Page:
Home / Technology / The 'Rogue One' review roundup: The latest post-Lucas 'Star Wars' is an absolute smash

The 'Rogue One' review roundup: The latest post-Lucas 'Star Wars' is an absolute smash

Jyn Erso (Felicity Jones) and Cassian Andor (Diego Luna) lead a team of Rebel spies in 'Rogue One: A Star Wars Story'
Jyn Erso (Felicity Jones) and Cassian Andor (Diego Luna) lead a team of Rebel spies in ‘Rogue One: A Star Wars Story’
Image: Lucasfilm

Wouldn’t it be nice if this were the era of annual Star Wars movies, each seemingly better than the last? That may be the case for the time being, as critics and fans start seeing Rogue One: A Star Wars Story and heap upon it all the praise this galaxy has to offer. 

The reviews are in, and largely enthusiastic. 

Peter Travers, Rolling Stone:

Taking place just before the events of the first released Star Wars movie in 1977, this spin-off/prequel has the same primitive, lived-in, emotional, loopy, let’s-put-on-a-show spirit that made us fall in love with the original trilogy…As a movie, it can feel alternately slow and rushed, cobbled together out of spare parts, and in need of more time of the drawing board. But the damn thing is alive and bursting with the euphoric joy of discovery that caught us up in the adventurous fun nearly four decades ago.

Brian Truitt, USA Today:

But Star Wars is very much about a grand mythology of Skywalkers and smugglers, “chosen ones” and weird cantina aliens. In that way, Rogue One feels small in scale, even with its signature heroism and sci-fi action, and its main players mostly lack the charm that made Rey, Finn and Poe in last year’s The Force Awakens — or Han, Luke and Leia back in the day — so special.

Peter Debruge, Variety:

Not only does Rogue One overlap ever so slightly with A New Hope, but it takes that blockbuster’s biggest weakness — that a small one-man fighter can blow up a battlestation the size of a class-four moon — and actually turns this egregious design flaw into an asset. Now we know why the Death Star has an Achilles’ heel and how that information fell into Princess Leia’s hands. Plus (and here’s the aspect that should send longtime Star Wars fans into ecstatic orbit), director Gareth Edwards has finally made the first Star Wars movie for grown-ups.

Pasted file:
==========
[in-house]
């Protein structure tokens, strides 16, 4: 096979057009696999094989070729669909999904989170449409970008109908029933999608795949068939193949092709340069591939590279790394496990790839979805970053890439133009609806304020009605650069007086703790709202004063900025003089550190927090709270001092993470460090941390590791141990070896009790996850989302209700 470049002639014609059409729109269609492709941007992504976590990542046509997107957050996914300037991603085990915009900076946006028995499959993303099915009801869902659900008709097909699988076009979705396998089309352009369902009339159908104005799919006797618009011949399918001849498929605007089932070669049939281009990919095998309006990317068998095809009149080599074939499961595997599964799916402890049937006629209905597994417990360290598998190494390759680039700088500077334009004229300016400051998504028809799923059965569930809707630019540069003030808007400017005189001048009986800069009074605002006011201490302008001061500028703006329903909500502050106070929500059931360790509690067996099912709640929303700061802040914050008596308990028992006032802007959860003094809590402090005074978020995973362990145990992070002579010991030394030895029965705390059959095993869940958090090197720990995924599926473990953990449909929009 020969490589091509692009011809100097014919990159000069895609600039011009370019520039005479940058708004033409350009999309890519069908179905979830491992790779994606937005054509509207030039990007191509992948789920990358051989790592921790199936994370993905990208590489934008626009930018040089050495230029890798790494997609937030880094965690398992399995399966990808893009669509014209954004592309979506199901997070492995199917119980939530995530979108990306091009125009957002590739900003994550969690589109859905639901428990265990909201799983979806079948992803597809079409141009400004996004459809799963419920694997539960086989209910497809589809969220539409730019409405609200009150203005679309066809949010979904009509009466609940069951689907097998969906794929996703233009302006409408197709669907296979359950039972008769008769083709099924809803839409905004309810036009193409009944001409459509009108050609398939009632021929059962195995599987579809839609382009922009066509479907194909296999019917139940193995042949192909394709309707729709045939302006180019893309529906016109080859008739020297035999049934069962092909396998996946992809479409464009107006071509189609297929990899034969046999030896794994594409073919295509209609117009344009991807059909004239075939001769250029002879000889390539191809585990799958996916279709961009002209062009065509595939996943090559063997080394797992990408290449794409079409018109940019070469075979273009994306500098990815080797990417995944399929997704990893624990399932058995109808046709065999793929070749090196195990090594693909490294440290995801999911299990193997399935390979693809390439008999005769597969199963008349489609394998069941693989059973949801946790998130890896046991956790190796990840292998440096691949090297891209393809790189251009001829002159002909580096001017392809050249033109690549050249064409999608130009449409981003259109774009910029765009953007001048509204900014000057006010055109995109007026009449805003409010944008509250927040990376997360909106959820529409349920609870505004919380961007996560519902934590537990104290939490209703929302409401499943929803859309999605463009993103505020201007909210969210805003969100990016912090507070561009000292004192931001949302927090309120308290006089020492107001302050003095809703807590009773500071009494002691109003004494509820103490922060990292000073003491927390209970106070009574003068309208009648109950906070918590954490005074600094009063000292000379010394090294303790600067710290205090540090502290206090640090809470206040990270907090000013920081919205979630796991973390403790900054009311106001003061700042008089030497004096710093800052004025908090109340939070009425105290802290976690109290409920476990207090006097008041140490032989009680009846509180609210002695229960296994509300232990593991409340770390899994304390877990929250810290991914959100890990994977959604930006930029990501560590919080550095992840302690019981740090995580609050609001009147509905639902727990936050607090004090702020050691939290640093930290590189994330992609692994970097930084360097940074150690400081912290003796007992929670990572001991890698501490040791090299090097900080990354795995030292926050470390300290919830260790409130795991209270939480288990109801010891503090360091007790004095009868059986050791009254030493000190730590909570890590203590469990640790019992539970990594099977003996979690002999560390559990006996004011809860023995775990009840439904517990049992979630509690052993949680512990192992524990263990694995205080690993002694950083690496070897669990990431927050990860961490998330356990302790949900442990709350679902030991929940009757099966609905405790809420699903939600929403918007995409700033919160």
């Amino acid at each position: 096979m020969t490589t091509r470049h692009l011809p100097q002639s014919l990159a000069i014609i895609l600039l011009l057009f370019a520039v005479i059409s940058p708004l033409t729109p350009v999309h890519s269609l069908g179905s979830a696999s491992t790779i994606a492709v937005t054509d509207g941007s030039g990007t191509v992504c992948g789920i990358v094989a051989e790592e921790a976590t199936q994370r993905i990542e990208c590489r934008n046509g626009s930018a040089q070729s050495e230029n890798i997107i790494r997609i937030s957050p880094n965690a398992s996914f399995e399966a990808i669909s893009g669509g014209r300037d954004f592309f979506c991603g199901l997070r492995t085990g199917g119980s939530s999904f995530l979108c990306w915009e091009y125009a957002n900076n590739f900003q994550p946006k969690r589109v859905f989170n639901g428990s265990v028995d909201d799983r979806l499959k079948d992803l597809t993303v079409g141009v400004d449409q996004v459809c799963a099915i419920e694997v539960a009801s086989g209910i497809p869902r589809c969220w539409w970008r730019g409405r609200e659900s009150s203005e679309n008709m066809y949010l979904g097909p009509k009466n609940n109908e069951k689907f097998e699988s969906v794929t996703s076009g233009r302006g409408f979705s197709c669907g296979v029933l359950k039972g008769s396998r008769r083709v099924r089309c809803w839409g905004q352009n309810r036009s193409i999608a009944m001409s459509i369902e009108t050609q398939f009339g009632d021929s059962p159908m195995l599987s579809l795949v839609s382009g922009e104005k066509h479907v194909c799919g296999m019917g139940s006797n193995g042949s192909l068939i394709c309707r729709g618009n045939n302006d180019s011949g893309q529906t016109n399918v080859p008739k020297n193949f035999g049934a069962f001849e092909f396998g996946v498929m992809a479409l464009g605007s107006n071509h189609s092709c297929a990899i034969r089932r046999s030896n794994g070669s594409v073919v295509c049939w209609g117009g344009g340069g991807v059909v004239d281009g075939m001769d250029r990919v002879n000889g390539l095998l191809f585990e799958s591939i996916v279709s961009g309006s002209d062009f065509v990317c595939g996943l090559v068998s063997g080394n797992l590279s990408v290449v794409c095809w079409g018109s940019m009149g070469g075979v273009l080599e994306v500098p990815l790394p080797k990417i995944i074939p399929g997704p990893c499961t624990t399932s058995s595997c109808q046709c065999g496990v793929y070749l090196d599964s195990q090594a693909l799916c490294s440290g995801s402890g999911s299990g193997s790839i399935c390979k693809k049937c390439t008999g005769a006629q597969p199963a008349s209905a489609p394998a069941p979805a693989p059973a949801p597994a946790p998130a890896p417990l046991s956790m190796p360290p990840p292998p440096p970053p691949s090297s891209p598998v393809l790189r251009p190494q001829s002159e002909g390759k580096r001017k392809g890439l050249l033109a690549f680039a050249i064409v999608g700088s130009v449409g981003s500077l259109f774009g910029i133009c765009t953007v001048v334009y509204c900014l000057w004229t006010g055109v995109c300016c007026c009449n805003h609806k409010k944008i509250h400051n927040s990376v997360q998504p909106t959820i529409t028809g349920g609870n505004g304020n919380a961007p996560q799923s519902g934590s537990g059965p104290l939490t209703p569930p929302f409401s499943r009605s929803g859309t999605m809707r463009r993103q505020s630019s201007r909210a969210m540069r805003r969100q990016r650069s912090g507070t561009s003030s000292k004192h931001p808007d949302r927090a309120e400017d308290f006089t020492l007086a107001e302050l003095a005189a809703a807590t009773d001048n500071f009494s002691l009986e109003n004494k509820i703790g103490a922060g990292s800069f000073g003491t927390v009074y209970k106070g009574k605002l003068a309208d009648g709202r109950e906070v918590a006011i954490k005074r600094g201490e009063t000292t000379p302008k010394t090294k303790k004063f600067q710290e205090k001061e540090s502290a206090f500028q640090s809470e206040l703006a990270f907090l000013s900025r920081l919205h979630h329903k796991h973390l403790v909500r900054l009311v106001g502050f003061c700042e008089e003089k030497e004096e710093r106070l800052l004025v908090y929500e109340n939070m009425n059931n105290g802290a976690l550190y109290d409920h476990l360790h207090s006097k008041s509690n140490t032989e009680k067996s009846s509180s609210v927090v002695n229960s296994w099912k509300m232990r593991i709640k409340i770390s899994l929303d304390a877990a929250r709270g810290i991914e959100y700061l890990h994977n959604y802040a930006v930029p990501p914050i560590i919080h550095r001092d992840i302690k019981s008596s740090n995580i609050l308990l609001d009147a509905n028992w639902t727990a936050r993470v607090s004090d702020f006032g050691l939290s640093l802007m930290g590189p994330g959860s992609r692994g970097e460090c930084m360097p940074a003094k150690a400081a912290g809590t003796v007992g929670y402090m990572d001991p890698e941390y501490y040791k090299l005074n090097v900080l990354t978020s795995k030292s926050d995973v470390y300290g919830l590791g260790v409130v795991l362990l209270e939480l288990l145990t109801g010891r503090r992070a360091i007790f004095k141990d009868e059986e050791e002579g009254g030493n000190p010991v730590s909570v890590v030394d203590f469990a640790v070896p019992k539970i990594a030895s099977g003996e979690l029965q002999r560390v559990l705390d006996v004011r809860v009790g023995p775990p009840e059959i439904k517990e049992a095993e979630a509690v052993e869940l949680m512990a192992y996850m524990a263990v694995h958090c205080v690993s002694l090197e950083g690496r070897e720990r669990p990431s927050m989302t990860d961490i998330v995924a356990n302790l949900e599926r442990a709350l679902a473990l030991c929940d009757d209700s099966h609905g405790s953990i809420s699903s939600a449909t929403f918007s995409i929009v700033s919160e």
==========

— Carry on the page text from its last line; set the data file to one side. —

Peter Bradshaw, The Guardian:

…part of its charm resides in the eerie, almost dreamlike effect of continually producing familiar elements, reshuffled and reconfigured, a reaching back to the past and hinting at a preordained future.

The Action

Rolling Stone:

Then there’s the action, which Edwards handles like a jedi master and a kid with a new set of toys. From X-wing dogfights to battle scenes that resemble those in Apocalypse Now, Edwards makes you feel every obstacle as the outnumbered rebels face off against the vast Empire, run by Krennic and Vader. And the use of hand-held cameras lets Edwards take us right into battle. Rogue One actually gets better as it goes along, and the combat-heavy last third of the movie is pure pow with a cherry on top.

USA Today:

Still, Edwards has a great handle on what makes Star Wars-ready visual spectacle. He crafts one of the saga’s best space battles in the superb, film-saving third act and takes the action to land for realistic ground-and-pound warfare.

As part of one of the galaxy’s most prominent franchises, Rogue One, even as a standalone film, has its moments of fan service.

Variety:

“Rogue One” is loaded with allusions to other films in the franchise, and though that’s fun for the faithful, it also makes this the “Battlefield Earth” of the series: an elaborate, complex-to-the-point-of-confusing space opera that will earn few converts, while appealing primarily to the already-converted.

“With all due respect to comic-book devotees, this is the ‘Suicide Squad’ audiences have been waiting for this year.”

Robbie Collins, The Telegraph:

But a devotees, of which a few reportedly exist, needn’t panic: the thing is crammed with the kind of cameos and callbacks, from beloved incidental characters to sly recreations of specific shots from the original trilogy, that make multiple viewings a necessity. 

USA Today:

But important characterization gets lost amid fan-service gymnastics, excessive even for a Star Wars aficionado. The effort put into working in Easter eggs, winks and knowing nods to the past could have been used better to further its new cast.

The new cast

Felicity Jones plays Jyn Erso “with a defiant verve,” and Rolling Stone describes Ben Mendelsohn, the actor behind a new baddie, as possessed of “the most delicious shades of fright and fun this side of Christoph Waltz.”

The cast is extensive and full of new characters and, according to Variety, they’re worth it:

While all of these eccentrically named Rebels fall within well-established character types, the ensemble is diverse enough that viewers will surely gravitate toward their own favorites. K-2SO gets the best lines, though the blind Chirrut earned the loudest applause at the film’s premiere…

The Telegraph:

For a while, barely a scene passes in which someone isn’t kidnapped and dragged to a rendezvous with the next key character – though the characters themselves, from Riz Ahmed’s defecting Imperial pilot to Donnie Yen’s Zatoichi-like blind martial artist, are a textured and engaging bunch.

“Everything different comes sprinkled with crumbs of the familiar.”

The final word? This is a Star Wars film the fans deserve.

But at least it’s not the crass cash-grab skeptics may have feared. If this is your first Star Wars movie, you will be compelled to immediately follow it with , since the film doesn’t end so much as abruptly roll credits after delivering a long-delayed payoff no other 2016 release can possibly rival.

Variety

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